This is a great result for the company, but it’s far below what most seed-stage VCs want.

A $50 million exit value would be a 2.5x multiple, while a $200 million exit value would be a 10.0x multiple.

And these numbers represent the potential outcomes and assume that everything goes well.

Also, these numbers do not account for the dilution in future funding rounds.

This 10% ownership will likely fall to 7%, 5%, or even 3% as the startup raises money in the Series A, B, and C rounds, which means even lower returns multiples.

You might say, “OK, but couldn’t this company’s revenue go much higher? They should charge per user, not per firm, for this service” (so the Average Revenue per User would be higher).

And that leads us to the next point about the qualitative evaluation of the market, product, and team.

Venture Capital Case Study, Part 2: The Market, Product, and Team

I wouldn’t say this company’s product is “terrible” – I’ve seen much worse startup ideas.

But it faces a “no man’s land problem” because the ideal customers differ from the reachable customers.

Boutique banks tend to be much more cost-conscious than large firms and don’t necessarily want to add a $2,000 monthly expense for multiple employees.

If a boutique bank needed this service for 5 Analysts, $2,000 per user per month would mean $120K per year, which is about the cost of hiring a full-time Analyst.

Many small banks would look at this and say, “OK, it speeds up presentations… but for that price, we could hire another Analyst and get client support, Excel work, and more.”

Also, small banks depend far less on long and detailed pitch books than large banks.

Most new deals come from longstanding relationships, not inbound inquiries or bake-offs / beauty pageants.

PitchBookGPT could target large banks (the bulge brackets) instead, as they are more willing to pay for training and productivity tools.

This service would be more useful for large firms because they tend to produce the 100+ slide pitch books where automation tools could save time.

However, it’s also much more difficult to close deals in this market, and compliance concerns mean these banks are less willing to share their data with external parties.

Could you imagine Goldman Sachs or Morgan Stanley uploading all their pitch books and slides to a VC-funded startup that may not even exist in a year?

Here’s my summary of the product/market fit problem:

Venture Capital Case Study - Product and Market Fit

Other Points in This Venture Capital Case Study

We don’t have time to analyze the team or the expected use of funds for this $2 million investment, but you would consider both in real life.

In short, they’re “fine but not amazing” – some of the budget numbers seem a bit too low (e.g., for the engineers), while others are on the high side (sales & marketing), but nothing seems completely crazy.

Similarly, the team (all fake names and bios) has relevant experience but looks a bit “junior,” so we’re neutral on them.

Our Final Decision

In short, we’d say no to this deal because we think a 100x multiple in any reasonable time frame – such as 5 or even 10 years – is implausible.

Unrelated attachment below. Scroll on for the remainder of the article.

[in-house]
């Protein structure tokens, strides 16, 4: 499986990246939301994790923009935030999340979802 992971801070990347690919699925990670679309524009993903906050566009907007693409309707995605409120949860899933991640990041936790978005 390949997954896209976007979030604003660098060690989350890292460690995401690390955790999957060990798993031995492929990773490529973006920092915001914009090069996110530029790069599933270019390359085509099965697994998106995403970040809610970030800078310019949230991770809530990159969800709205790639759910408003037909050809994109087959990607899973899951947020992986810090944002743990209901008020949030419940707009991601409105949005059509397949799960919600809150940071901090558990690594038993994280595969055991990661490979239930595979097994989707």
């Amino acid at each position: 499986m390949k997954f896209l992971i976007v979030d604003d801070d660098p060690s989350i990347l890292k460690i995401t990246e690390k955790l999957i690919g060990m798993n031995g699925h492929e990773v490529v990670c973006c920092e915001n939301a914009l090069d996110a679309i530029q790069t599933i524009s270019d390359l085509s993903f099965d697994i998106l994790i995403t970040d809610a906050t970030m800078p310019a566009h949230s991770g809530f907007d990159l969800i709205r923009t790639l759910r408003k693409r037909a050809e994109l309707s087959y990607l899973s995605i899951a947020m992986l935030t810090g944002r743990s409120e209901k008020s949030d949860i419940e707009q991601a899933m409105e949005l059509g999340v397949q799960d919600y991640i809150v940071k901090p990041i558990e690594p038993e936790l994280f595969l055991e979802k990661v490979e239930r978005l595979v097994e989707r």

A 5 – 10x multiple might be feasible, but that’s not a great “stretch goal” for a seed-stage deal.

To reach a $1 – 2 billion valuation, the company would need hundreds of millions in annual revenue, and we don’t think that’s realistic for its business model and market.

The company could develop a different product or offer higher-end services to larger firms, but it doesn’t even have a “Version 1.0” yet, so that would be putting the cart before the horse.

You can view the full recommendation here.

What Would Change Our Mind?

If a few factors were different, we might be more inclined to recommend this deal:

  1. Per-Seat Pricing – Maybe they can’t charge $2,000 / user / month, but even something like $1,000 / user / month could increase potential revenue at many firms.
  2. Lower Asking Price – While a $2 million seed investment at a $20 million post-money valuation is not unheard of, it is aggressive. If the asking valuation were only $5 – 10 million, the deal math would be more feasible (maybe not for a 100x multiple, but something like 20 – 30x).
  3. Higher-End Product – For example, banks might be willing to pay more if this product could replace employees rather than just boost their productivity. But that would require far more capital to develop and might require technology that doesn’t exist.

The Venture Capital Case Study: Final Thoughts

In short, unlike many startups, this PitchBookGPT idea isn’t necessarily “bad.”

There are proven markets for productivity tools, slide templates, and reference models in both PowerPoint and Excel.

But the problem is that this isn’t a great early-stage VC idea – at least not for the deal terms the company wants.

That’s not great news for this fictional company, but it is reassuring if you’re a junior banker worried about getting replaced by AI anytime soon.

It probably won’t happen – and in the near term, these new tools might even improve your life.

Want More?

If you liked this article, you might be interested in:

About the Author

Brian DeChesare is the Founder of Mergers & Inquisitions and Breaking Into Wall Street. In his spare time, he enjoys lifting weights, running, traveling, obsessively watching TV shows, and defeating Sauron.

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Comments

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  1. Nathaniel

    This was a good read!

    I noticed that you have a typo under the “slide dick”, right after the header of part 1 case study – or was that meant to be intentional ?

    1. Thanks for pointing that out (fixed now). Nope, not intentional, somehow both spelling and grammar check missed it, and so did I (one issue when you stare at these documents all day…).